At the intersection of the wall 22 and bulkhead 28 is an enlarged portion 72, similar to enlarged portion 56 in FIG. 2, which is threaded to mate with threads on the forward canister aft portion 70 to provide a threaded joint illustrated at 74 therebetween. Enlarged portion 72 includes a groove 76 in its radially outer surface facing the canister end portion 70 in which is inserted an O-ring 78 to seal between the second and third pulses 14 and 16 respectively.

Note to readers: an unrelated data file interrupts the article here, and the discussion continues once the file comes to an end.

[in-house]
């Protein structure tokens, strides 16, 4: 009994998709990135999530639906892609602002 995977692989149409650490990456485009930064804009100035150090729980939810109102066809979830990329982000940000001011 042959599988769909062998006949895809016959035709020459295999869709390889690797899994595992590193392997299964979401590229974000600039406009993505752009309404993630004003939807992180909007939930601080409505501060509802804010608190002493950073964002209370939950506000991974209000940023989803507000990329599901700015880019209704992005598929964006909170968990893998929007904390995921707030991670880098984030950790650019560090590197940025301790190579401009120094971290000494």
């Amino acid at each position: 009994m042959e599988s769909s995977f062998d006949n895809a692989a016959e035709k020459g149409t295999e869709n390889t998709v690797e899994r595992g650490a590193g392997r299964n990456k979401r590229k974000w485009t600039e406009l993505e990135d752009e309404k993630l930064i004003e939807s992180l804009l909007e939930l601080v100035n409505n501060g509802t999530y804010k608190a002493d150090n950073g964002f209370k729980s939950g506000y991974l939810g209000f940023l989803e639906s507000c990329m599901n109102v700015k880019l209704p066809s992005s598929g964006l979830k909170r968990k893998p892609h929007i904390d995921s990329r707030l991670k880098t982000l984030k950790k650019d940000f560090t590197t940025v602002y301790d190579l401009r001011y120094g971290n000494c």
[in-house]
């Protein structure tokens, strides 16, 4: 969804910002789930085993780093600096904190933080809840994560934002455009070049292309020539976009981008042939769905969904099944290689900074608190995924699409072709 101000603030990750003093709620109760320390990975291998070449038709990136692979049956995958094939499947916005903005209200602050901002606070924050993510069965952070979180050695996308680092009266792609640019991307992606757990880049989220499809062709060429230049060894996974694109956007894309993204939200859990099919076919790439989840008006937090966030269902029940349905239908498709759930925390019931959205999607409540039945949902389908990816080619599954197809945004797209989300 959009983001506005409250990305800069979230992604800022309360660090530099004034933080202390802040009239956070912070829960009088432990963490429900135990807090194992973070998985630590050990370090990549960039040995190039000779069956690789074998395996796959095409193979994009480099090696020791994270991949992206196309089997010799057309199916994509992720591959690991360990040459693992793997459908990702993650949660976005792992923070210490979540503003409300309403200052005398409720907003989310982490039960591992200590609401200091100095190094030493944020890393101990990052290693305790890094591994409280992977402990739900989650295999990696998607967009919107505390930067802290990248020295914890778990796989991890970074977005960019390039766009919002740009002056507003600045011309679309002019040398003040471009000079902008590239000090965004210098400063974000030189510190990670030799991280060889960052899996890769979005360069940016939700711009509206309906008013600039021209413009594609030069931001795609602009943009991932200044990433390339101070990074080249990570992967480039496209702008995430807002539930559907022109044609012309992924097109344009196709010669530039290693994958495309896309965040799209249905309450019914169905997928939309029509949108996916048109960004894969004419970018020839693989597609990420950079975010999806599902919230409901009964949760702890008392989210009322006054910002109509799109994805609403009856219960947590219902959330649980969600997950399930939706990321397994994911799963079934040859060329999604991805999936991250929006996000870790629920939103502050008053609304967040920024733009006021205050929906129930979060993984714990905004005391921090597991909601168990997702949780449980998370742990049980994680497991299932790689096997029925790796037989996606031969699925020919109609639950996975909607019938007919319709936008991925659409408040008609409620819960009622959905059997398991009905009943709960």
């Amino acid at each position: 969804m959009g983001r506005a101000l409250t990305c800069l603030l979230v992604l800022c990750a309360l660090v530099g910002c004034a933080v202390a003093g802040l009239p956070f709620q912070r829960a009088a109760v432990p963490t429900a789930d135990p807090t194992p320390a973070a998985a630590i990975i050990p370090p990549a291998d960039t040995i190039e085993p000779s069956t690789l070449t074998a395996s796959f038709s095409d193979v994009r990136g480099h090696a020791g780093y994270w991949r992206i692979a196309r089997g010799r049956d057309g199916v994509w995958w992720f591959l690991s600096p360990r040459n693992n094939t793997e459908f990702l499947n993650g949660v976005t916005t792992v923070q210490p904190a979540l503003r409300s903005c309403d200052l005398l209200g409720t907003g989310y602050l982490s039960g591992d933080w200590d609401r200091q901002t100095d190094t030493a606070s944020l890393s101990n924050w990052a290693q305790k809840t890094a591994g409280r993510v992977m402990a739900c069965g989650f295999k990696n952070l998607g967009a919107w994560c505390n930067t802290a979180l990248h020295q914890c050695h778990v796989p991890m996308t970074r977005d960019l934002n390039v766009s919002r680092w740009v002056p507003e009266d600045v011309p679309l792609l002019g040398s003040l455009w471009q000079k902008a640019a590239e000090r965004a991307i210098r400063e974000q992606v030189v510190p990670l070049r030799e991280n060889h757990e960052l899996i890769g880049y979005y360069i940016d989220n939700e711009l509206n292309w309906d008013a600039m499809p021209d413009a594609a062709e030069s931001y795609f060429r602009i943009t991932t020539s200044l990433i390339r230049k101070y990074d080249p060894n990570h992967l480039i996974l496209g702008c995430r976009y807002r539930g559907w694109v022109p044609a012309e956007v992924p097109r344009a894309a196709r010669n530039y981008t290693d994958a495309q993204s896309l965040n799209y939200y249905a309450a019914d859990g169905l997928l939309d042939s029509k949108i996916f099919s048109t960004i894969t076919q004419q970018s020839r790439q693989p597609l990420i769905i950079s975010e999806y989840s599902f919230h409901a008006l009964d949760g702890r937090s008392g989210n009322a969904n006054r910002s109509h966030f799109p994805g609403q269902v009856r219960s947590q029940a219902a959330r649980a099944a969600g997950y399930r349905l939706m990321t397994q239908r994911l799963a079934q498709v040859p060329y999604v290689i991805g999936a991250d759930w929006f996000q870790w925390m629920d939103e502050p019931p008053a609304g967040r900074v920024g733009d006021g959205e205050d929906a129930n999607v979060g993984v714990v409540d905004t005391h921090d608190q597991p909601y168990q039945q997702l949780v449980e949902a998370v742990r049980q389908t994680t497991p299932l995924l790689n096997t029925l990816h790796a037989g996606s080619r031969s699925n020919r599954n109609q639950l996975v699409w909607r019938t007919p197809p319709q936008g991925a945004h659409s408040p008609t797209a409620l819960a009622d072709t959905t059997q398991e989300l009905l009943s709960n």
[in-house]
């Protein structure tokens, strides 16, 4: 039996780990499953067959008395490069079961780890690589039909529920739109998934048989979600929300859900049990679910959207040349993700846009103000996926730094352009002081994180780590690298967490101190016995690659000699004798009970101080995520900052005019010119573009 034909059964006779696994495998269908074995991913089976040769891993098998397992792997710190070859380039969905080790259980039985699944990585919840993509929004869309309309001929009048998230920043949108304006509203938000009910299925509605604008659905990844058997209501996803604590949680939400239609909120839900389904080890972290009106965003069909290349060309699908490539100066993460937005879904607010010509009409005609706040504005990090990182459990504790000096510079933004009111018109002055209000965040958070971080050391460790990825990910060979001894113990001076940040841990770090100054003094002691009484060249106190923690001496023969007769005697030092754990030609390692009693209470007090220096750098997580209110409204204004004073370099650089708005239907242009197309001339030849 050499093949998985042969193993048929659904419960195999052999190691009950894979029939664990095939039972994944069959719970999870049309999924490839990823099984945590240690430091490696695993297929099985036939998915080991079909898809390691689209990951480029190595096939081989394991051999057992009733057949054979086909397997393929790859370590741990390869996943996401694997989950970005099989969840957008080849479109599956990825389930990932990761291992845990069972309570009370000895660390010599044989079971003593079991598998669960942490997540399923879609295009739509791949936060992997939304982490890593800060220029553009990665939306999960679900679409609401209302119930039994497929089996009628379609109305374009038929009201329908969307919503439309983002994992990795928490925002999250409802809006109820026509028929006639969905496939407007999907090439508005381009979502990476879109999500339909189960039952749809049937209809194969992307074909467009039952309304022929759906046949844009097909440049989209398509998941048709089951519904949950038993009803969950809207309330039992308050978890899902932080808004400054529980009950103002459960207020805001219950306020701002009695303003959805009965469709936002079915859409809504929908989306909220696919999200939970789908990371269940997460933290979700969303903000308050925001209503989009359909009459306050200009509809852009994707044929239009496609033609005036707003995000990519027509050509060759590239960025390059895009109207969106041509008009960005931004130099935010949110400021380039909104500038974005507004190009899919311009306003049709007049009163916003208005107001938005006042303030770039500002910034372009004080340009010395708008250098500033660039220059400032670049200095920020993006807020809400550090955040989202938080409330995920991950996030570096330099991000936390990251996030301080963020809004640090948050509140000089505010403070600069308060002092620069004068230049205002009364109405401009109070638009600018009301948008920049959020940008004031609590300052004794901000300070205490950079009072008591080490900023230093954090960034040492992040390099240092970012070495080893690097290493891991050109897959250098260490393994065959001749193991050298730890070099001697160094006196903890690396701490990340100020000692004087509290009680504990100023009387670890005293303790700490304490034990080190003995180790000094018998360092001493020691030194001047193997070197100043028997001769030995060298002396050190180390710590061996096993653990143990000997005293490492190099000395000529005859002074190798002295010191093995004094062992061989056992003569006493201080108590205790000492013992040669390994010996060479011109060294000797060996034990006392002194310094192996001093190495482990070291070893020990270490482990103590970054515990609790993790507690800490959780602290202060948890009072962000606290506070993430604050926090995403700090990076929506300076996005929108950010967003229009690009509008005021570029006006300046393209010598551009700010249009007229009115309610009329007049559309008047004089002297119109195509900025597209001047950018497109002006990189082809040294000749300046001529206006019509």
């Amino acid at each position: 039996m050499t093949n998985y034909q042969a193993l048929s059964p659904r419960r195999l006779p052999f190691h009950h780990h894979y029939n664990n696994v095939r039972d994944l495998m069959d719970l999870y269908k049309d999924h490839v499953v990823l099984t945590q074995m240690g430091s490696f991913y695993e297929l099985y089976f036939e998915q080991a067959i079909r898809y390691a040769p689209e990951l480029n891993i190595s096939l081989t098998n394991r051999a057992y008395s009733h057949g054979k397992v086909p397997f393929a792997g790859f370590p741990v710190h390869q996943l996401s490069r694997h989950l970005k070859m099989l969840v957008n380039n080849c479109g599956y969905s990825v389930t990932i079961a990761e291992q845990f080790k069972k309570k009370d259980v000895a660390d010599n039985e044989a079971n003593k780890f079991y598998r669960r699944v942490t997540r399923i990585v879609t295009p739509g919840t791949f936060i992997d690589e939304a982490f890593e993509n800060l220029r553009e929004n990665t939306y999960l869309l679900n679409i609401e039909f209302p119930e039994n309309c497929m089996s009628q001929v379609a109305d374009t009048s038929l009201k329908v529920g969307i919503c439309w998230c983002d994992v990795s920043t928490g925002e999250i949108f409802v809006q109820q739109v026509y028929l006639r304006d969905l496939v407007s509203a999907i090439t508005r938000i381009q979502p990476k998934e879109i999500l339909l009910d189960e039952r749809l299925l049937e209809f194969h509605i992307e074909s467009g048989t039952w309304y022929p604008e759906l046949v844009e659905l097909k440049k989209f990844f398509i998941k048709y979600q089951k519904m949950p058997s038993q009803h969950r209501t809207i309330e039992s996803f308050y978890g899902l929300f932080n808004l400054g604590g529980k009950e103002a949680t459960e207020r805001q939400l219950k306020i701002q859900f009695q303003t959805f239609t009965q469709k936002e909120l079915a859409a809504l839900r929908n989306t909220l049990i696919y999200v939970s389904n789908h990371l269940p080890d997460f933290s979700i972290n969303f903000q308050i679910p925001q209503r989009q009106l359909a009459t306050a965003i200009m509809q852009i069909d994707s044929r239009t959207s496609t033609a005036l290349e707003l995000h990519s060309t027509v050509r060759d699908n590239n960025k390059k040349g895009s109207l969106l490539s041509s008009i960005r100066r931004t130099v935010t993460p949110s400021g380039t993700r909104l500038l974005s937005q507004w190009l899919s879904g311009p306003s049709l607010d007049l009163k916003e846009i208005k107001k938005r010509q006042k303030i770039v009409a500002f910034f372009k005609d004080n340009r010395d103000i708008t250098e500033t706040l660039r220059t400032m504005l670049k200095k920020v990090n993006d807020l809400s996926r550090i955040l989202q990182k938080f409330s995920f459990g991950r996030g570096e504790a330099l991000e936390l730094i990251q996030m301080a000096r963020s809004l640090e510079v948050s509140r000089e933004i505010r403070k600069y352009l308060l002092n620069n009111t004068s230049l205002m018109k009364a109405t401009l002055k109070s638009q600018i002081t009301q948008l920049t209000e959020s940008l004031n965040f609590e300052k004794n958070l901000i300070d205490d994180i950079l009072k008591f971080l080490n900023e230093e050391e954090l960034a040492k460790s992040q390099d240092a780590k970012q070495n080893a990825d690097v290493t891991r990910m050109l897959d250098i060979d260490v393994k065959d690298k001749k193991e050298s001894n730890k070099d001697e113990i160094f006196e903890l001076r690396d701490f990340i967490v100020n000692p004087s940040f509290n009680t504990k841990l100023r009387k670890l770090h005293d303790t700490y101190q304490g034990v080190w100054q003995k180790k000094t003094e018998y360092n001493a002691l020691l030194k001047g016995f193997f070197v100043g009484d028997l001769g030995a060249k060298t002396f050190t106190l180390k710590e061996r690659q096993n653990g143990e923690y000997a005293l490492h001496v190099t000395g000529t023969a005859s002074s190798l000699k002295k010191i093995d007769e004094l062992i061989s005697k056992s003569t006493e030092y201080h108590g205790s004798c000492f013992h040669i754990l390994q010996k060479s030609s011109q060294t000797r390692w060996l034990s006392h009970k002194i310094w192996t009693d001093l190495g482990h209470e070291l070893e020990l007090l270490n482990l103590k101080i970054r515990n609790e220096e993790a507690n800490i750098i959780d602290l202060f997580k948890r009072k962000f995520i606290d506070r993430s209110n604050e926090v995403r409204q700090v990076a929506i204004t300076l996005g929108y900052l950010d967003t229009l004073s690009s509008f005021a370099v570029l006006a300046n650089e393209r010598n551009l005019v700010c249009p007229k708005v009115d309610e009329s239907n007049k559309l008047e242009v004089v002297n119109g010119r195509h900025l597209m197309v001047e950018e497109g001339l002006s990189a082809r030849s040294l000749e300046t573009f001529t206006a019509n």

In order to provide a flow of gases through the bulkhead 28 into the canister 20 for the aft pulse 14 so that they may be expelled through the nozzle during buring of the propellant grain 24 in the canister 20 for the forward pulse 16, a plurality of apertures 80 are contained in the bulkhead 28. Apertures 80 are preferably of a sufficient size and quantity to provide a flow area therethrough which is equal to approximately four times the nozzle area so as to minimize pressure drop therethrough but which are also preferably positioned to provide maximum material strength in accordance with principles commonly known to those of ordinary skill in the art to which this invention pertains. A thin metallic burst diaphragm 82 composed of any suitable material such as, for example, stainless steel or nickel is provided along the aft surface of the bulkhead 28 and is bonded thereto by any suitable means such as, for example, welds illustrated at 84 to prevent the flow of gases through the apertures 80 while the propellant grain 24 in the canister 20 for the aft pulse 14 is burning but which is caused to rupture to allow the passage of gases through the apertures 80 after the aft pulse grain 24 has completed burning and during burning of the propellant grain in the canister 20 for the forward pulse 16. In other words, the diaphragm 82 is caused to rupture to provide flow communication through the apertures 80 between a pair of adjacent canisters 20 when a higher pressure is present in the forward one of the canisters than in the after one of the canisters. The burst diaphragm 82 may be scored as discussed in the aforesaid patent application which is to issue as U.S. Pat. No. 4,766,726 to rupture easily and predictably upon a pressure in the forward canister 16 exceeding the pressure in the aft canister 14 by a substantial amount. Centrally of the bulkhead 28 is a feed-through boss 32 integral therewith to permit insertion and positioning of the igniter assembly for ignition of the respective propellant grain 24 aft of the bulkhead 28, as previously discussed with respect to the forward closure of FIG. 2. Insulation 64 is provided between the grain 24 and the bulkhead 28 as well as between the grain 24 and the wall 22 for the canister 20 for the aft pulse 14, the insulation next to the bulkhead being provided with a stress relieving flap 66. In the canister 20 for the forward pulse 16, insulation 64 is provided to cover the bulkhead 28 leaving the apertures 80 uncovered, and the aft end portion of the insulation along the canister wall 22 is provided with a flap 66, as shown in FIG. 3.